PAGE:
About Us

Contact Us


The 21st Century

Hacktreks Travel

Hacktreks 2

First Chapters
Lifestyles 1
Lifestyles 2

The International Writers Magazine

THE LESSER EVIL: Political Ethics in an Age of Terror by Michael Ignatieff
Princeton University Press, 2004, 212 pp.
ISBN: 0-691-11751-9

A Charlie Dickinson Review

Terrorism, now global in reach and years (if not decades) in expected duration, is the subject of a growing body of literature. Michael Ignatieff's recent contribution, THE LESSER EVIL, asks the ethical question: Can a liberal democracy fight terrorism without destroying the values for which it stands? Namely, democracies, which value life free from violence, must defend against the violence of terrorism with violence. What forms might that violence take? On what side of the "redline," for example, is torture?

Ignatieff, Director of the Carr Center for Human Rights Policy at Harvard University, began THE LESSER EVIL as a series of six lectures presented at the University of Edinburgh in January 2003. At the heart of this moral analysis, he offers five tests for how a democracy might commit an appropriate "lesser evil" violent response in fighting terrorism, without lapsing into the "greater evil" of value-free nihilism shown by terrorists.

The tests: dignity, conservative, effectiveness, last resort, and open adversarial review, are simple to list, but take Ignatieff's deliberative nuancing to explicate and give the reader tools to make an assessment of how the War on Terrorism might be won or lost. Besides a review of terrorism in human experience that cites examples from Homer's ULYSSES to recent events, some thirty pages of footnotes buttress the author's fair and dispassionate search for a consensus among reasonable citizens as to proper responses to terrorism.
It has become almost a given to compare 9/11 with Pearl Harbor as a threat to U.S. national security. Convincingly, Ignatieff argues the more appropriate comparison is to the Red Scare of 1919 (after all, the 9/11 terrorists were not backed up by the military might of the Japanese Empire). With the fall of Russia in 1917 to revolutionaries and terrorists, fears Communism would spread throughout Europe and North America were widespread. America saw bloody conflicts between workers and police, bombings, and a suicide attack against the U.S. Attorney General's house. A young J. Edgar Hoover assisted that Attorney General, Mitchell Palmer, in the roundup of five thousand "suspect" aliens, many of whom were deported for possible Communist sympathies. A coincidence, perhaps, but post 9/11, nearly five thousand aliens, mostly single, young males of Arab or Muslim origin were detained, none of whom was ever charged with a terrorist offense. While the "lesser evil" tests are difficult to apply to the distant Palmer Raids of 1919, the post 9/11 roundups clearly fail Ignatieff's criteria: Race, ethnicity, religion are all insufficient for a knock on the door.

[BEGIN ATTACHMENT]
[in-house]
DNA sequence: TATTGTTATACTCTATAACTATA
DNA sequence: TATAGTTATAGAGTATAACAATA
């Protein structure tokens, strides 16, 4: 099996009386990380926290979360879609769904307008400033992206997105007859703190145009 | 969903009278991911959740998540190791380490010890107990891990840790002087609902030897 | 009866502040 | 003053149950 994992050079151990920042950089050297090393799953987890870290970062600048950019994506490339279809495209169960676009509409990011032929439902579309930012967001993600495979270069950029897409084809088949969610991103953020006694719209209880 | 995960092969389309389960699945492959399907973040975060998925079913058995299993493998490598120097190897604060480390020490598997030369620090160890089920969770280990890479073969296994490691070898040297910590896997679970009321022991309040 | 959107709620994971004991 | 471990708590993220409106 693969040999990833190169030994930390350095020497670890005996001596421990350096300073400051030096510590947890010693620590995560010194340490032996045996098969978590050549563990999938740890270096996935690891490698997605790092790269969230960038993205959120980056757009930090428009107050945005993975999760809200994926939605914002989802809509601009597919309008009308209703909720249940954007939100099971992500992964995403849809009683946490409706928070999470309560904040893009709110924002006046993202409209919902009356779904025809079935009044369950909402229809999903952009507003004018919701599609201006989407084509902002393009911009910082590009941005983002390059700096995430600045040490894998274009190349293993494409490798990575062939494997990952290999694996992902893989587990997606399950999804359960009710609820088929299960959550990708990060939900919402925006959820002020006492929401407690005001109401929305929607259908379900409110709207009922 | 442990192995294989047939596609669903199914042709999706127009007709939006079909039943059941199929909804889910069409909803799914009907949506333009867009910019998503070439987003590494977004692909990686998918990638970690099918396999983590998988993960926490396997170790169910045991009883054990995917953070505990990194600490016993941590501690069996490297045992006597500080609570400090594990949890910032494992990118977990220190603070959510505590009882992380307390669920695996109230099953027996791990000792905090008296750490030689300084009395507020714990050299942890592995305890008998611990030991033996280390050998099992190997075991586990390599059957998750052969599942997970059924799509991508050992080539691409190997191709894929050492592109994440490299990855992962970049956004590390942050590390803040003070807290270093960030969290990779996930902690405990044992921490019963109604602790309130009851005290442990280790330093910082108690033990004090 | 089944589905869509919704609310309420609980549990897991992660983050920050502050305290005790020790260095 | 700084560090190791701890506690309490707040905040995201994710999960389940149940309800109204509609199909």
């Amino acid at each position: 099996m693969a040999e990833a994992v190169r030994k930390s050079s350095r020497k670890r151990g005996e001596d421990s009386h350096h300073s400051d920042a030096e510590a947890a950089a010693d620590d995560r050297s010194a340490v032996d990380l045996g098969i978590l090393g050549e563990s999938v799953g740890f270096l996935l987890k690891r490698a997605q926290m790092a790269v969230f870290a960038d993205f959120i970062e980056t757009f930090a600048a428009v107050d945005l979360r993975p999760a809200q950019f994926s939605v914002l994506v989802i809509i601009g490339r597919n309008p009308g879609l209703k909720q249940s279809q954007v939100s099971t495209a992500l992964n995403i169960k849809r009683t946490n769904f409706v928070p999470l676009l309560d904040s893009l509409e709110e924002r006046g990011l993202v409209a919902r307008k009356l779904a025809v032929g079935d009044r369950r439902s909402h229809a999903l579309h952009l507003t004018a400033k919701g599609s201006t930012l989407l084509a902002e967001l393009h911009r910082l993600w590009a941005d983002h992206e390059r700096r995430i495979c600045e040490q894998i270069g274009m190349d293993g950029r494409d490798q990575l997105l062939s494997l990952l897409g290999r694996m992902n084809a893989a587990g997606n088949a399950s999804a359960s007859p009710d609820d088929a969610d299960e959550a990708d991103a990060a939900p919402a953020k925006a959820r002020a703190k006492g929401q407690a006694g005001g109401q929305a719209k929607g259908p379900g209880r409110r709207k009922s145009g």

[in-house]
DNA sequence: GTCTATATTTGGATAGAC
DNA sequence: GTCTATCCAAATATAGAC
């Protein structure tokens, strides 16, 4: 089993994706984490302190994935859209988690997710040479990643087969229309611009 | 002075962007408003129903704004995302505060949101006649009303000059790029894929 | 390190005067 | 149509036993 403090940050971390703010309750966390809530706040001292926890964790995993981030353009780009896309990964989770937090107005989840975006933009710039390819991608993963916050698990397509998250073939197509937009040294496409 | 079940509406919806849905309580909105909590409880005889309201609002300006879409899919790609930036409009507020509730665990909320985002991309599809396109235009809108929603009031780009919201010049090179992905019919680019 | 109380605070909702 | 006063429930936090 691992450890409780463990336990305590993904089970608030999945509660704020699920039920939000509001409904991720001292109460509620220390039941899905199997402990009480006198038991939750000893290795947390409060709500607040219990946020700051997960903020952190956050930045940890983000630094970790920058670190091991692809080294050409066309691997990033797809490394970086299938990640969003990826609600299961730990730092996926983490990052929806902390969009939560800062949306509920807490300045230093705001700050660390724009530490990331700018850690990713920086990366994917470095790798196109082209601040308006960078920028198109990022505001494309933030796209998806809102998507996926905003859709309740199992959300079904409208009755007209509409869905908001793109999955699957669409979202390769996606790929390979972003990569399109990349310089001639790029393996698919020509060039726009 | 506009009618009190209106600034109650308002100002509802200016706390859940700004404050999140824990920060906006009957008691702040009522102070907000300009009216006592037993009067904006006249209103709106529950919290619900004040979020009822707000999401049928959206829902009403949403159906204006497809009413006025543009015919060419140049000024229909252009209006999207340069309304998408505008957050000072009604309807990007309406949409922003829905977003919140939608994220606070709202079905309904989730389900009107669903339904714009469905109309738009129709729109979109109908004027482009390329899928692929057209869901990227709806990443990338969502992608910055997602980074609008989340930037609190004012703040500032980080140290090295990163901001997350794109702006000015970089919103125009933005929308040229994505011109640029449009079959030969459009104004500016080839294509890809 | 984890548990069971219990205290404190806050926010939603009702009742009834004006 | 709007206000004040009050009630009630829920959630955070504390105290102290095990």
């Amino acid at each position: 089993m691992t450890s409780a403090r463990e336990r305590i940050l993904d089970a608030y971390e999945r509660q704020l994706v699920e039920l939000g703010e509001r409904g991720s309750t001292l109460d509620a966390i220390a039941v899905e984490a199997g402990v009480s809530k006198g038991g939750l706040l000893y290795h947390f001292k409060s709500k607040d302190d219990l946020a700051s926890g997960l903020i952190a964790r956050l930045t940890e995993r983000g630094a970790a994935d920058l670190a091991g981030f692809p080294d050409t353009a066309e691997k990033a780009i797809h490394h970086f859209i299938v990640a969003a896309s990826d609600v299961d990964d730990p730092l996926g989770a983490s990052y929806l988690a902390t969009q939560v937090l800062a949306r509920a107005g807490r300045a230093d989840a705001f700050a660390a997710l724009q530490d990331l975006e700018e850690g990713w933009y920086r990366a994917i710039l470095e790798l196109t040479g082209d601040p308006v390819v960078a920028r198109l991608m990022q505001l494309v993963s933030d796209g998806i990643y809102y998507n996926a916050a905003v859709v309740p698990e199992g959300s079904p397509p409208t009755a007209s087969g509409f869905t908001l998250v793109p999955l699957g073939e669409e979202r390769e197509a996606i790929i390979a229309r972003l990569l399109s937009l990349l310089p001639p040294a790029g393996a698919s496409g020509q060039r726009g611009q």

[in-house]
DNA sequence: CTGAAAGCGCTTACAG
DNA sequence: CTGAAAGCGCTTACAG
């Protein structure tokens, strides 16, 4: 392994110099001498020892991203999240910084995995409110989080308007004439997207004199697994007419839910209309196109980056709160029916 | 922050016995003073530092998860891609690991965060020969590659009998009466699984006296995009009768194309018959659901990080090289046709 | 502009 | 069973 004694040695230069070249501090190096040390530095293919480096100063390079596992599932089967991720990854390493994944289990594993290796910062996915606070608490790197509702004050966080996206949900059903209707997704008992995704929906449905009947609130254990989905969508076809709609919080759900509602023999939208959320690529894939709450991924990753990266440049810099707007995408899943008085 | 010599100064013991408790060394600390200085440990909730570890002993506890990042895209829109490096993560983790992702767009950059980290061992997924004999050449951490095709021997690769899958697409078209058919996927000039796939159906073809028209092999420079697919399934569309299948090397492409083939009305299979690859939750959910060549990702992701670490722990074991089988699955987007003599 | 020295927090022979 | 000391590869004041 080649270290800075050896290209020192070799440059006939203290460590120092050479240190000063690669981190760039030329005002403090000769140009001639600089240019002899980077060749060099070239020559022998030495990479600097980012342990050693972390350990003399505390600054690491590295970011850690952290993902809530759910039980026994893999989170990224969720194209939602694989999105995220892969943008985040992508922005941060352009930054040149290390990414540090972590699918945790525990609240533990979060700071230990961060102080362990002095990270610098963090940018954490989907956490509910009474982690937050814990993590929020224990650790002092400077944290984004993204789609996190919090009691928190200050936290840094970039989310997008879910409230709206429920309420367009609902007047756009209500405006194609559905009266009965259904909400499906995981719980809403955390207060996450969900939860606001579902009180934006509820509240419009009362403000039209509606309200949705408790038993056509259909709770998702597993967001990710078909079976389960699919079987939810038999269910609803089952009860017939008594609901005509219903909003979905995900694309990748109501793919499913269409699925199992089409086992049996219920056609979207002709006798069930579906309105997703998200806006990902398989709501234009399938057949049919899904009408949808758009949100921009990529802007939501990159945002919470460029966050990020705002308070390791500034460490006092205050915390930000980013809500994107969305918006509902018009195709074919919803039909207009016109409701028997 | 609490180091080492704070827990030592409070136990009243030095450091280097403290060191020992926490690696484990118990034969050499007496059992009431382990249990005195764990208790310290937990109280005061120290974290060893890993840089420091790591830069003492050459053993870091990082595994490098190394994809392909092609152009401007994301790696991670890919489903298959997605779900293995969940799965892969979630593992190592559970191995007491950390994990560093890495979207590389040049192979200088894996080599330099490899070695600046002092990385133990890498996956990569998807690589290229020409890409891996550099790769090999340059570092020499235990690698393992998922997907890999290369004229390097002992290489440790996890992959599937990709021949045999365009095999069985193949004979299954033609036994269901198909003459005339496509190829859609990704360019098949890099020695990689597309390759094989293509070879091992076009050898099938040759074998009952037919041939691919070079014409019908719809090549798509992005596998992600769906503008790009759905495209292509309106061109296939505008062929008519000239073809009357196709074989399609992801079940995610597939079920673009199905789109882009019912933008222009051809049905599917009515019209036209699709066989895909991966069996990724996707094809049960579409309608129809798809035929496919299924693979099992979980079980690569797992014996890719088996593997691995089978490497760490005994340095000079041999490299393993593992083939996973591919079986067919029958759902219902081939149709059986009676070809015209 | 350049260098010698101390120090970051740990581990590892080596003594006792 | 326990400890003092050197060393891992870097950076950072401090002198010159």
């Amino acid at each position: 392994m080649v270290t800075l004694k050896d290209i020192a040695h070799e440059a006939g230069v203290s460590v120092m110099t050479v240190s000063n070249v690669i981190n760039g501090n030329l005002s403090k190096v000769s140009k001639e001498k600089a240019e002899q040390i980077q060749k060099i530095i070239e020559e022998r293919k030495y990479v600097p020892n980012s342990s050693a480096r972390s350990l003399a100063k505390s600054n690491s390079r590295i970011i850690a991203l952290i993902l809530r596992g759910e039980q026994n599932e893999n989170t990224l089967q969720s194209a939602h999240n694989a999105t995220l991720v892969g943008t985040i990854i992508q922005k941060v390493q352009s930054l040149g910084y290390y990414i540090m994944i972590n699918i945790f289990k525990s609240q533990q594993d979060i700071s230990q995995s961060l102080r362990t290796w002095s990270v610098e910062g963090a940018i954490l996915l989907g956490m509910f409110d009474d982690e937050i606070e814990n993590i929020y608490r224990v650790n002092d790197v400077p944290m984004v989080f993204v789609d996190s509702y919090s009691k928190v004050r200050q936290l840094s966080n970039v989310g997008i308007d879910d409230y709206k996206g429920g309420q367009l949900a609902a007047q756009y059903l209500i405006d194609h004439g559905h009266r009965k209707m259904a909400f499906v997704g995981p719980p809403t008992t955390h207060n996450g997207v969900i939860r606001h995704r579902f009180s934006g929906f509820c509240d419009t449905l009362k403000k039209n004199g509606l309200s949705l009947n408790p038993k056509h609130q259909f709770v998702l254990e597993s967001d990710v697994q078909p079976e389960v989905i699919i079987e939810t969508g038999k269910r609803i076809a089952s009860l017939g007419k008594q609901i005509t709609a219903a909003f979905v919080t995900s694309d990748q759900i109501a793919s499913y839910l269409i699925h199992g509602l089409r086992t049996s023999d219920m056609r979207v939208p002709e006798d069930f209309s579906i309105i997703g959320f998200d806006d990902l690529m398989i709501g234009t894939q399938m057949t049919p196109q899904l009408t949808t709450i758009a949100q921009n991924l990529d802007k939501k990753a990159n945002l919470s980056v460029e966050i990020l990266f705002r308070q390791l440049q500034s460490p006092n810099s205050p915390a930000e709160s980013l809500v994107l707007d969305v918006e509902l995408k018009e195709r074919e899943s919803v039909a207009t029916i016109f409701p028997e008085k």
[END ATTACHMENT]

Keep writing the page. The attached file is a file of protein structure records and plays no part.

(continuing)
Probably the acid test of a democracy's "lesser evil" tests for appropriate responses to terrorism is torture. Is torture of terrorist suspects ever justified if they might have information about a "ticking bomb" that would kill thousands? Law professor Alan Dershowitz, for example, has argued circumstances might be so overwhelming the possible loss of many lives trumps the ban against torture. Dershowitz wants judicial review, a judge to issue a "torture warrant." In a cogent and moving discussion, Ignatieff shows the fallacy of Dershowitz and those who would rationalize any exceptions for torture. The tragedy of torture is the permanent, irreversible damage it does to the prisoner and the torturer alike. Torture is plainly over the "redline."

THE LESSER EVIL discusses much more the reader will find helps develop constructive insight: terrorists as a death cult, the dangers of overreaction, the moral justification for terrorism, why no nation has succumbed to terrorism alone, why Conrad and Dostoevsky were masters at understanding terrorist psychology, and what might lie ahead when the price and availability of weapons of mass destruction inevitably falls. The phrase "post-9/11 era" signals the uneasy future we're fated to live out. With this book, Ignatieff brings a thoughtful analysis to core questions about a topic so often confused by passionate intensity from anyone with a mike, soapbox, or blog.
© Charlie Dickinson June 2004
Graceland by Chris Abani
A Charlie Dickinson review
Happy Days by Laurent Graff
A Charlie Dickinson review


© Hackwriters 2000-2004 all rights reserved